After my adventures with the STM32 I decided to give the STM8 a go. The STM8 microcontroller is the 8 bit version from the same manufacturer, similar performance to an Arduino but with much lower power and incredibly cheap.
I purchased an STM8S Discovery board for about $10 from element14. It’s an interesting little board, comes with a snap off programmer (also an STM8S), touch sensor, a prototype area (through-hole and SMD). It uses the older STLink programmer – not the STLink2 that the STM32 uses. I read that some people just buy this kit for the programmer, snap it off and throw the main board away!
I could see straight away that the open source toolchain is not as rich as the STM32 – and much of the code and tools are still proprietary. I think this is purely a historical thing – the maturity of the embedded Linux tools happened quite late in the life of this processor, and in the meantime many people have moved to 32bit architectures. I couldn’t work out if there was support for this programmer in openocd, the documentation was sketchy, so instead I elected to go for the simpler stm8flash tool. To install just do the following:
git clone https://github.com/vdudouyt/stm8flash.git cd stm8flash sudo make install
One thing you will find with the STM8 is that Linux tries to auto-mount it as a file system – there is some documentation on this little file system, but this can apparently cause some issues with accessing the UART later on. You can configure Linux to ignore this device when auto-mounting via a variety of methods. I’ll post details when I can remember which way I did it! For basic programming though, it doens’t seem to cause a problem, you can leave it mounted.
Ok. Connectivity is done, the next step was to try and compile some code for the chip. There’s plenty of code on the ST website but it’s all for proprietary compilers and the lack of any sort of Makefile made me want to cry!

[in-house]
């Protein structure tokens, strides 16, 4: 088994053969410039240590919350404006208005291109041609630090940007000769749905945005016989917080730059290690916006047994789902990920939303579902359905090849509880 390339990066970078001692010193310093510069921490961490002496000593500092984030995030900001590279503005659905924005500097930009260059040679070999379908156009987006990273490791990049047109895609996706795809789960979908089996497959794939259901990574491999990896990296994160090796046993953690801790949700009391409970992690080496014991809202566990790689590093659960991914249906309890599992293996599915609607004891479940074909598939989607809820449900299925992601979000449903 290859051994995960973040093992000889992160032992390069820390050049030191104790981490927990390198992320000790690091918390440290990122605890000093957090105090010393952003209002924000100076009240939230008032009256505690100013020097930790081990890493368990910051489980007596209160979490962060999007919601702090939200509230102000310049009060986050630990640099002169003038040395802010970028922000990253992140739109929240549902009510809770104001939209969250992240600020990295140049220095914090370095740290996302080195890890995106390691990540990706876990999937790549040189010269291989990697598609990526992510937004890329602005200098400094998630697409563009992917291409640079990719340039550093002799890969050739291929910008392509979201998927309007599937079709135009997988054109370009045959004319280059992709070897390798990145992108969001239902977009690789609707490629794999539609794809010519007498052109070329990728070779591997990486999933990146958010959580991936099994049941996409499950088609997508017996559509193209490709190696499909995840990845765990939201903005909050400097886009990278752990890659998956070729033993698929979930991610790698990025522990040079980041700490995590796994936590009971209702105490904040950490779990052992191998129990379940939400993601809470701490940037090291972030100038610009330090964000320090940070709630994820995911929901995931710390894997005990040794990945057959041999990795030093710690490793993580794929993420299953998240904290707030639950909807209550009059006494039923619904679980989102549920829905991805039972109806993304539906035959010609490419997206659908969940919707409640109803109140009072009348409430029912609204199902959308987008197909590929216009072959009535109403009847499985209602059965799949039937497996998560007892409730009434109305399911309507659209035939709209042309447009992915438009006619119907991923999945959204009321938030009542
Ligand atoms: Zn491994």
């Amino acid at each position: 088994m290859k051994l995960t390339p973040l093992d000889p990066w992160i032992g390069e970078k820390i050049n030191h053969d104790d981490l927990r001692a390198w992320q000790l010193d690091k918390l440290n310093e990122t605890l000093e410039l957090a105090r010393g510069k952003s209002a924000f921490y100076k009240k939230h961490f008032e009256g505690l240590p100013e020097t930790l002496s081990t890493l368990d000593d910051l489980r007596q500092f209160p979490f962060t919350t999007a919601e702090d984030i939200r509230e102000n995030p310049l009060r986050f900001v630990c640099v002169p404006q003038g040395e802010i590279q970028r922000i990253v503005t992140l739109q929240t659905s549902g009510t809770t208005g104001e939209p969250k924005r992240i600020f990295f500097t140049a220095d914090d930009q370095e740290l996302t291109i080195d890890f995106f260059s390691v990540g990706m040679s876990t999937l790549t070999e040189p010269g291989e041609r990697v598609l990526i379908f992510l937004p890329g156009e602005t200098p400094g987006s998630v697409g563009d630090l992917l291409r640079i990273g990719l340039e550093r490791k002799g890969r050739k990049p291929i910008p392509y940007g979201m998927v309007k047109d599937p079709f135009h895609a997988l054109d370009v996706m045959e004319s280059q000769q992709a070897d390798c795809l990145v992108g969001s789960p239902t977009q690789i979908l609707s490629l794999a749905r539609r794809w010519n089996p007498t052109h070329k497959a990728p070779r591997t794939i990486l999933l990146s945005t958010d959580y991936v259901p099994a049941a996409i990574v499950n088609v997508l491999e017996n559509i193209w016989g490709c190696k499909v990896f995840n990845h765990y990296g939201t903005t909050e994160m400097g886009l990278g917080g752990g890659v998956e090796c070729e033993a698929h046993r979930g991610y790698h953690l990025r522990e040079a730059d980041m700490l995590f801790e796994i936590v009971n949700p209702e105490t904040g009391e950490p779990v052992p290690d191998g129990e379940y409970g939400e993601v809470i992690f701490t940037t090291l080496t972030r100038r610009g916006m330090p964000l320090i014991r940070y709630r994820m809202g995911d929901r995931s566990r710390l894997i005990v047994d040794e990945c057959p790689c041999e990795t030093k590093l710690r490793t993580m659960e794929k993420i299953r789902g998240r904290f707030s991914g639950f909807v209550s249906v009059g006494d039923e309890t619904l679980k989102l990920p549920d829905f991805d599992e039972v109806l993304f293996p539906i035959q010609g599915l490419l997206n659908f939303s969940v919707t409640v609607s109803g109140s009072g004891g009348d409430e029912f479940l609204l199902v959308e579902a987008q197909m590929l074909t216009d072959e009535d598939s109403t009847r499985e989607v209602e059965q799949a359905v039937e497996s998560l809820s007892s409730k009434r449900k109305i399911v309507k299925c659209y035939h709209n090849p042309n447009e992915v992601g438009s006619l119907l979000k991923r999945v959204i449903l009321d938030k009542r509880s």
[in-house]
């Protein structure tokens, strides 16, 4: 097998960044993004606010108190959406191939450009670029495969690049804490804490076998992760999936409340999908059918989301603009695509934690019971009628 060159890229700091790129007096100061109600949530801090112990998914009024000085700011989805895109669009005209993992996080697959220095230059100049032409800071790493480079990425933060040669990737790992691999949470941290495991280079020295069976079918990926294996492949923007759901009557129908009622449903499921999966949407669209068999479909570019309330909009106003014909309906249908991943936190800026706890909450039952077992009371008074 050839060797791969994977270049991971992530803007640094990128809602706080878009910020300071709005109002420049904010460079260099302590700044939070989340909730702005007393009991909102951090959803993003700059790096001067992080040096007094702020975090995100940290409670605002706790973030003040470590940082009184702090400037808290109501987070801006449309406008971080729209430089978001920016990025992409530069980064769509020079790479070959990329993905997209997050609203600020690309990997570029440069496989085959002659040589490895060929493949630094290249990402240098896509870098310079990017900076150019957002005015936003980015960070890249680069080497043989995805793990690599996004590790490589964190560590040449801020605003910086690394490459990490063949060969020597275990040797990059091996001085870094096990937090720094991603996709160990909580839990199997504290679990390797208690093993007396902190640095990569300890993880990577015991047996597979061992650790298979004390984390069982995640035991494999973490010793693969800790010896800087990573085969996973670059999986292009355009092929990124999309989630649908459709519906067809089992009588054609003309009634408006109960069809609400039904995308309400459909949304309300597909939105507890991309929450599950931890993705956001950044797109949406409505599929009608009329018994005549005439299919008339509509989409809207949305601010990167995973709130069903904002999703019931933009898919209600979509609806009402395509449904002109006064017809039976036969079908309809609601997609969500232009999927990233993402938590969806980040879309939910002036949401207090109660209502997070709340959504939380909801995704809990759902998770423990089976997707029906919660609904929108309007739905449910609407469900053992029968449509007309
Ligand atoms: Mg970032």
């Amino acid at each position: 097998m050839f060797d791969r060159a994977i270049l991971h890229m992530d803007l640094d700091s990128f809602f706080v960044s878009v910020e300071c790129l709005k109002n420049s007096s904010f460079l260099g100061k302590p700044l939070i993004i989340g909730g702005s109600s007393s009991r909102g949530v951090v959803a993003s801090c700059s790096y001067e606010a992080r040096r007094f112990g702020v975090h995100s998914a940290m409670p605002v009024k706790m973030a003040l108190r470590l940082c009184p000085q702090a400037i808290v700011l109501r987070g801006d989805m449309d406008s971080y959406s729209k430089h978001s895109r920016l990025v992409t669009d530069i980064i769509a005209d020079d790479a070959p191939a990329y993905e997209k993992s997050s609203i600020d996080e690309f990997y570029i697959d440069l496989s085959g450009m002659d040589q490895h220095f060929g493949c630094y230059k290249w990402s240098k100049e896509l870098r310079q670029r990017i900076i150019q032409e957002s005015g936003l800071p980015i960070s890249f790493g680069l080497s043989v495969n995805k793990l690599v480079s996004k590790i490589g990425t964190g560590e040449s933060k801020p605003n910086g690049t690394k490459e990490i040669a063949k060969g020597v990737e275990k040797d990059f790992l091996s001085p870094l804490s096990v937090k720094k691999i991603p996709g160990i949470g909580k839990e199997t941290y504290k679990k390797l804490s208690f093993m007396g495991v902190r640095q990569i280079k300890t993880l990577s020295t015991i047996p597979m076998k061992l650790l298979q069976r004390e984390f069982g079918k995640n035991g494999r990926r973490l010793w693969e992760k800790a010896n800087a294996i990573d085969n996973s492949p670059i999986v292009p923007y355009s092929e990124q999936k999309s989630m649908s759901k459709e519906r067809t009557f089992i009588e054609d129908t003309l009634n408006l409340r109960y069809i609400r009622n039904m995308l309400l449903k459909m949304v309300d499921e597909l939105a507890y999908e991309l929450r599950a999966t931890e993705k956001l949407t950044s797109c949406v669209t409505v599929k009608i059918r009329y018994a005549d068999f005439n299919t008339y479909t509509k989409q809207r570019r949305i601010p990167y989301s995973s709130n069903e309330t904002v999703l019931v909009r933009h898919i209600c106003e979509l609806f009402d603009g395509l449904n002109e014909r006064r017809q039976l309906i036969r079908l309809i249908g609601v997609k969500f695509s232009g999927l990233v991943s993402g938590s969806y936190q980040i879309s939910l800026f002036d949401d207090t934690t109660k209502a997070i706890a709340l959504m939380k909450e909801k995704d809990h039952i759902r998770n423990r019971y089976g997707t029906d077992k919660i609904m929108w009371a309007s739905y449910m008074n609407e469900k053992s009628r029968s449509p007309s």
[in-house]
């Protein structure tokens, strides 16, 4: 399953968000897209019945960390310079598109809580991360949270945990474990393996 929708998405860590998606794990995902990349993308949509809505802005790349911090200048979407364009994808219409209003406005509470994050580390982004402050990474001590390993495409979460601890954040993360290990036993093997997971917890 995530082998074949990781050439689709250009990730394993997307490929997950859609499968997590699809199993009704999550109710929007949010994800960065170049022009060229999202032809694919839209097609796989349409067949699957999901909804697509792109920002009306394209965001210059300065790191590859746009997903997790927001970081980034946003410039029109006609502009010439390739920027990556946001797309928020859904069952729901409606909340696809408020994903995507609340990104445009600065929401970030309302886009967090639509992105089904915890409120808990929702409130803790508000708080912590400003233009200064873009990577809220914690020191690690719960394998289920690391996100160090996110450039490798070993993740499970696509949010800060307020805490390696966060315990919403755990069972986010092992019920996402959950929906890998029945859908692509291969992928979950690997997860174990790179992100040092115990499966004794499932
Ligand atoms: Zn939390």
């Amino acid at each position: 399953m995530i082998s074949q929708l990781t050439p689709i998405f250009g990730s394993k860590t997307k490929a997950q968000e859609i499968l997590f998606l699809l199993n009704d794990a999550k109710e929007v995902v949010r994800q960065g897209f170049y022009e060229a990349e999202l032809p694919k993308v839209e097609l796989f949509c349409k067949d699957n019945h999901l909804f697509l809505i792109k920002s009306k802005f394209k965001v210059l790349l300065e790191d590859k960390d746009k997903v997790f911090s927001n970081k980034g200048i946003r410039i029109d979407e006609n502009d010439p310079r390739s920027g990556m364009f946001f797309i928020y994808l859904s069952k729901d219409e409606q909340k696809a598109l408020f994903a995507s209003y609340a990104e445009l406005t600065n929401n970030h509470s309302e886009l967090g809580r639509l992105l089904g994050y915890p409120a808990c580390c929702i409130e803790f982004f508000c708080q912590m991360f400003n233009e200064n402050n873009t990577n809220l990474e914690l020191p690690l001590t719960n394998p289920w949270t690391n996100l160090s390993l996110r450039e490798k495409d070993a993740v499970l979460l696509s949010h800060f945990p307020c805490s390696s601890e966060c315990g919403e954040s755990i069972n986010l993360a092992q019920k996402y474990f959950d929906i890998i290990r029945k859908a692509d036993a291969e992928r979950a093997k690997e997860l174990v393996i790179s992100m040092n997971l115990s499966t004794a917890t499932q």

The open source compiler of choice for this level of microcontrollers is the Small Device C Compiler (SDCC) which looks great, plenty of contributions and active use. There is a version of SDCC in the Ubuntu repositories but I’m still on Ubuntu 13.10 and the version I had didn’t support the stm8 so I downloaded the latest snapshot and installed manually (there is sadly no ppa).
To install manually, download from http://sourceforge.net/projects/sdcc/files/sdcc-linux-x86/3.4.0 then just do something like this:
tar jxjf sdcc*.bz2 cd sdcc-3.4.0/ sudo cp -r * /usr/local
Then, check it’s installed correctly with
If you are lucky, you might have a good version in your repository so in that case you can just do sudo apt-get install sdcc.
SDDC seems to have some good support in many IDEs (there is a good example using Code::Blocks if that’s your kind of thing) but I just wanted a simple Makefile at this point, so I went off searching and found some example code on github by the same guy that wrote the flash tool. Thanks Valentin!
Sadly this was written for the STM8L (low power version of the same microcontroller). I spent a fair while trying to convert this to STM8S using a mixture of this and the code from the ST site, but in the end just threw my hands in the air, bit the bullet and bought an STM8L discovery board for a whole $4 more! (serves me right for being such a cheapskate in the first place). The STM8L is likely to be the chip we eventually select so I’m not sure why I didn’t just do this in the first place… oh well lesson learned!
Cut to a few days later – and I finally have an STM8L in my hands. It’s a nice discovery board and has the added benefit of an LCD Screen. Out of the box when you plug it in, it runs a nice little power utilization app, displaying results on the screen.
You should now be able to compile the SDCC example code and flash to the board. There was a slight bug in the Makefile (it references a non-existent source file and the flash target didn’t work) so feel free to use my forked version.
Once you’ve built and installed stm8flash and cloned and built the example from this repo, using a simple “make” you can flash the blinky binary to the board and you should see a nice fast flashing LED (and the LCD will now be blank).
Have a play with the value in the for loop of blinky.c to change the blink – what happens when you increase it too much? I’ll leave that up to you to play with.
There are many other examples from the ST website and elsewhere that you can probably bring across to the project – if you make any good ones – please let me know and I’ll add them to the repository.